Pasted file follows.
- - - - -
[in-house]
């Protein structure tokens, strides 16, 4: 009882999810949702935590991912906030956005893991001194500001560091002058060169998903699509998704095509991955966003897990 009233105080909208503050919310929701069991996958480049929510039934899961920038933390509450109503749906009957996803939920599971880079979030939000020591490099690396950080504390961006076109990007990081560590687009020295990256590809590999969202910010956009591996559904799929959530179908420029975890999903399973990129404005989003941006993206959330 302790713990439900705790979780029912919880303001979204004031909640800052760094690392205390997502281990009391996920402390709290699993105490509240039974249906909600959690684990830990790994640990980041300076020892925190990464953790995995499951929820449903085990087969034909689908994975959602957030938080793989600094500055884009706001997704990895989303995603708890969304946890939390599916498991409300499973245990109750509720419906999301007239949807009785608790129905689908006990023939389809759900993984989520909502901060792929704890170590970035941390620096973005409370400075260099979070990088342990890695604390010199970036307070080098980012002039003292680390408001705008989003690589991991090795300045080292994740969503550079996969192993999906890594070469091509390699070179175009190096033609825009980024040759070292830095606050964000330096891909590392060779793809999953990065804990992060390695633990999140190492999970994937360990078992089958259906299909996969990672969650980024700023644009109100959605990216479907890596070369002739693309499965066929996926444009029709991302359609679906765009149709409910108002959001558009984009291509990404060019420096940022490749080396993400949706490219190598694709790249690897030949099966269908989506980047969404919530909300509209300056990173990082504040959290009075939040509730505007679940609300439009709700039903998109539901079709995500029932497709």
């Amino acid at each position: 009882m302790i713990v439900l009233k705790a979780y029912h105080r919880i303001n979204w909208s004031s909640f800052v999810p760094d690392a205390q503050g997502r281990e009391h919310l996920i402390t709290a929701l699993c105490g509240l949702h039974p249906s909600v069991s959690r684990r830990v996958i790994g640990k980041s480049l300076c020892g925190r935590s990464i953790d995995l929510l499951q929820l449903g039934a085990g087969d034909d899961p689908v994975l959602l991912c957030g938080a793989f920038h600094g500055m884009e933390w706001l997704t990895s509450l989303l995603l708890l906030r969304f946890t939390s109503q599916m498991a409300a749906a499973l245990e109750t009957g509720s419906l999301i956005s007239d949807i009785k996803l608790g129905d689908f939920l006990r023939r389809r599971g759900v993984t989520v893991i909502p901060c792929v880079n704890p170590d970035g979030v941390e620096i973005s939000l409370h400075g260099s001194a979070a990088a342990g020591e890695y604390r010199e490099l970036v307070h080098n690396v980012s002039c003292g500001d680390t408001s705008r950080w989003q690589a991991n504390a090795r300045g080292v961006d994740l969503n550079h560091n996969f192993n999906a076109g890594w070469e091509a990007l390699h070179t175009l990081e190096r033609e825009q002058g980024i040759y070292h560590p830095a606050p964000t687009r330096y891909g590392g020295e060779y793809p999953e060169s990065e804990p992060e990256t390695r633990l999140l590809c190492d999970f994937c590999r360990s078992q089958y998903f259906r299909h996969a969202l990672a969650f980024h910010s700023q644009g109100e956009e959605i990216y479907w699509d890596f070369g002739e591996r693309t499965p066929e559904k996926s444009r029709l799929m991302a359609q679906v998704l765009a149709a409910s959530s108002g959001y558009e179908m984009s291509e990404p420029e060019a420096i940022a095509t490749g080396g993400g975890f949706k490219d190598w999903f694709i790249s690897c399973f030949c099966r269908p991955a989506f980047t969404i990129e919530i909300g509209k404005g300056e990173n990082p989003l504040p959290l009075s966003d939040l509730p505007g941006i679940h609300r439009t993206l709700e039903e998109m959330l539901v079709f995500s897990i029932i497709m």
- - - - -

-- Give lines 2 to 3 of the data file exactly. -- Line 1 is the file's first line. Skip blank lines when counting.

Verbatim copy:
């Protein structure tokens, strides 16, 4: 009882999810949702935590991912906030956005893991001194500001560091002058060169998903699509998704095509991955966003897990 009233105080909208503050919310929701069991996958480049929510039934899961920038933390509450109503749906009957996803939920599971880079979030939000020591490099690396950080504390961006076109990007990081560590687009020295990256590809590999969202910010956009591996559904799929959530179908420029975890999903399973990129404005989003941006993206959330 302790713990439900705790979780029912919880303001979204004031909640800052760094690392205390997502281990009391996920402390709290699993105490509240039974249906909600959690684990830990790994640990980041300076020892925190990464953790995995499951929820449903085990087969034909689908994975959602957030938080793989600094500055884009706001997704990895989303995603708890969304946890939390599916498991409300499973245990109750509720419906999301007239949807009785608790129905689908006990023939389809759900993984989520909502901060792929704890170590970035941390620096973005409370400075260099979070990088342990890695604390010199970036307070080098980012002039003292680390408001705008989003690589991991090795300045080292994740969503550079996969192993999906890594070469091509390699070179175009190096033609825009980024040759070292830095606050964000330096891909590392060779793809999953990065804990992060390695633990999140190492999970994937360990078992089958259906299909996969990672969650980024700023644009109100959605990216479907890596070369002739693309499965066929996926444009029709991302359609679906765009149709409910108002959001558009984009291509990404060019420096940022490749080396993400949706490219190598694709790249690897030949099966269908989506980047969404919530909300509209300056990173990082504040959290009075939040509730505007679940609300439009709700039903998109539901079709995500029932497709």
């Amino acid at each position: 009882m302790i713990v439900l009233k705790a979780y029912h105080r919880i303001n979204w909208s004031s909640f800052v999810p760094d690392a205390q503050g997502r281990e009391h919310l996920i402390t709290a929701l699993c105490g509240l949702h039974p249906s909600v069991s959690r684990r830990v996958i790994g640990k980041s480049l300076c020892g925190r935590s990464i953790d995995l929510l499951q929820l449903g039934a085990g087969d034909d899961p689908v994975l959602l991912c957030g938080a793989f920038h600094g500055m884009e933390w706001l997704t990895s509450l989303l995603l708890l906030r969304f946890t939390s109503q599916m498991a409300a749906a499973l245990e109750t009957g509720s419906l999301i956005s007239d949807i009785k996803l608790g129905d689908f939920l006990r023939r389809r599971g759900v993984t989520v893991i909502p901060c792929v880079n704890p170590d970035g979030v941390e620096i973005s939000l409370h400075g260099s001194a979070a990088a342990g020591e890695y604390r010199e490099l970036v307070h080098n690396v980012s002039c003292g500001d680390t408001s705008r950080w989003q690589a991991n504390a090795r300045g080292v961006d994740l969503n550079h560091n996969f192993n999906a076109g890594w070469e091509a990007l390699h070179t175009l990081e190096r033609e825009q002058g980024i040759y070292h560590p830095a606050p964000t687009r330096y891909g590392g020295e060779y793809p999953e060169s990065e804990p992060e990256t390695r633990l999140l590809c190492d999970f994937c590999r360990s078992q089958y998903f259906r299909h996969a969202l990672a969650f980024h910010s700023q644009g109100e956009e959605i990216y479907w699509d890596f070369g002739e591996r693309t499965p066929e559904k996926s444009r029709l799929m991302a359609q679906v998704l765009a149709a409910s959530s108002g959001y558009e179908m984009s291509e990404p420029e060019a420096i940022a095509t490749g080396g993400g975890f949706k490219d190598w999903f694709i790249s690897c399973f030949c099966r269908p991955a989506f980047t969404i990129e919530i909300g509209k404005g300056e990173n990082p989003l504040p959290l009075s966003d939040l509730p505007g941006i679940h609300r439009t993206l709700e039903e998109m959330l539901v079709f995500s897990i029932i497709m």